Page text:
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Thread: Efke 100 speed

  1. #11
    galyons's Avatar
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    I shoot efke in 25, 50 and 100 in 120 and 25 and 100 in 4x5. I rate the 100 at 50. Most of my testing and experience has been with ABC Pyro + in a Jobo. This film has great latitude. I have used D76 1:1 20c with 10 min and had very good results. ( a few of these batches were 35mm).

    Have you tested to determine PEI and development time for your most frequently used films on your equipment?

    Don't be discouraged by the initial disappointment. These are great films to work with! Just get them dialed into your system!

    Cheers,
    Geary

  2. #12
    David A. Goldfarb's Avatar
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    Okay, here's my first test of PL100 at EI 100 in PMK. Linhof Tech V, Xenar 150/4.5, handheld, probably around 1/125 sec at f:11:



    What a nice looking film! And available in 11x14, no less! Here's a detail:



    This is 4x5", processed in a Nikor stainless steel tank, 10 min. at 68 deg. F, agitating every 15 seconds. No PMK afterbath, but I did use a 2 minute presoak, which came out blue-green, so I'll stick with that procedure. The scan is strait from the neg with some curve adjustment, but no dodging or burning. I'll probably rate it at EI 80 for a little more shadow detail.

  3. #13
    Flotsam's Avatar
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    I agree.
    I'm very happy with my results, grain and tone, from both Efke 50 120 and Efke 100 35mm.
    I find that the 100 needs about ISO 40 for solid detail below III. Maybe further experimentation will find otherwise.
    That is called grain. It is supposed to be there.
    =Neal W.=

  4. #14
    c6h6o3's Avatar
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    Quote Originally Posted by dnmilikan
    The low densities of these negatives indicated that the film was over exposed at the speed that Jim had rated the film.
    My flabby prints indicated that the film was both underexposed and underdeveloped. I've gone back to a rating of 50, I place the shadows on Zone IV and I now develop my PL100 in the 1:1:1:7 dilution of ABC pyro for 12 minutes. (Normal) This seems to have solved my lack of density problem.

  5. #15
    Flotsam's Avatar
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    Quote Originally Posted by c6h6o3
    I've gone back to a rating of 50, I place the shadows on Zone IV
    I haven't brushed up on the zone system in a while but I thought that detailed shadow areas were generally placed on III. By placing them on IV aren't you effectively adding additional exposure? In other words, wouldn't you get the same results by rating at EI 25 and placing your shadows on III?

    I'm curious because I started this thread wondering if anyone else found that Efke 100 needed fairly extreme ( over 1 stop) ISO adjustments to expose properly. Do your other films generally expose at their marked speeds?
    That is called grain. It is supposed to be there.
    =Neal W.=

  6. #16
    c6h6o3's Avatar
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    Quote Originally Posted by Flotsam
    Quote Originally Posted by c6h6o3
    I've gone back to a rating of 50, I place the shadows on Zone IV
    By placing them on IV aren't you effectively adding additional exposure? In other words, wouldn't you get the same results by rating at EI 25 and placing your shadows on III?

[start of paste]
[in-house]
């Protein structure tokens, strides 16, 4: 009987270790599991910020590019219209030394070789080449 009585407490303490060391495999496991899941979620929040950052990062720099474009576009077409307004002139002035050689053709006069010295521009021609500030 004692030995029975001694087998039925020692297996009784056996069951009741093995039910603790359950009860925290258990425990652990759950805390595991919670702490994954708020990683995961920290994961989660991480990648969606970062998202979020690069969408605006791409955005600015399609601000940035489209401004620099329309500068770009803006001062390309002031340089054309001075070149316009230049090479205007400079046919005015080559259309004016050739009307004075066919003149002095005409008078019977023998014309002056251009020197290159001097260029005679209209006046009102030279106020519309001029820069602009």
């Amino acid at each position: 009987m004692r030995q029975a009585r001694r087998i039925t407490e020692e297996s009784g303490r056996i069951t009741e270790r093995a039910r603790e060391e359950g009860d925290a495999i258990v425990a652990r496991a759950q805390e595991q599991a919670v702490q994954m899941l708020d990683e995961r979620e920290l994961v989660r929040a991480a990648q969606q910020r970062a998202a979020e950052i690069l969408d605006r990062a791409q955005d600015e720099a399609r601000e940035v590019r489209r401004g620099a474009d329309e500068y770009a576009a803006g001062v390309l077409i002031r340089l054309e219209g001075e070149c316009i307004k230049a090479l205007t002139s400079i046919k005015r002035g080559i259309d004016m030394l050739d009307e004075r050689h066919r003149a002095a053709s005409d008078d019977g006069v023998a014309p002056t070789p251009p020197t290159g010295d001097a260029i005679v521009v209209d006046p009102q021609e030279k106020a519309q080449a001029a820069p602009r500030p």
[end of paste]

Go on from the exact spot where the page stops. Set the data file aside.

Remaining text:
Yes

  7. #17
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    Jim is talking about printing on Azo. Go to michaelandpaula.com - to the Azo forum/Developing Film to a post titled "ABC, pyrocat, film choice" for a long discussion.
    The essence is that Azo may require a more dense negative than other papers. Read the whole thing, as they say.
    juan

  8. #18
    Aggie's Avatar
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  9. #19

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    Since Efke is a thicker film, doesn't that impact resolution ( see Image Clarity by John Williams)? If so, can exposure/development be adjusted to minimize resolution problem?

  10. #20
    juan's Avatar
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    Aggie, I don't know anything about this other than the discussion over at Michael and Paula's site. I made some 4x5 negatives this weekend, one side shot with shadows at Zone II, the other of the identical scene with shadows at Zone IV, as Jim suggests. Perhaps traffic will allow me to get home in time tonight, and with enough energy left, to make some prints. Then I may have an opinion. Or more questions.

    Doug, the discussion is not about resolution, but about getting "the glow" from the PL100/Azo combination. Jim's observation is that getting "the glow" with Azo requires a more dense negative - not contrasty, but dense.

    Doug loaned me his BTZS book a month or so ago, and I read it with great interest. It gets far more intricate than I feel like getting with my personal photography right now, but I noticed one thing that struck me. I know many people get very good results using that method, so this is just observation, not criticism. In the book, everything moves along with a lot of precision until it gets to the topic of metering. The book recommends incident light metering in the sun, then metering in your own shadow to determine SBR of a distant scene - not metering the actual values of the scene itself (as I would do with my spotmeter.)

    That tells me personal metering habits may be far more important than we (I ?) have given them credit for.

    Again, I recommend anyone using Azo to read the thread at Michael and Paula's site - there's a great deal to at least think about there.
    juan

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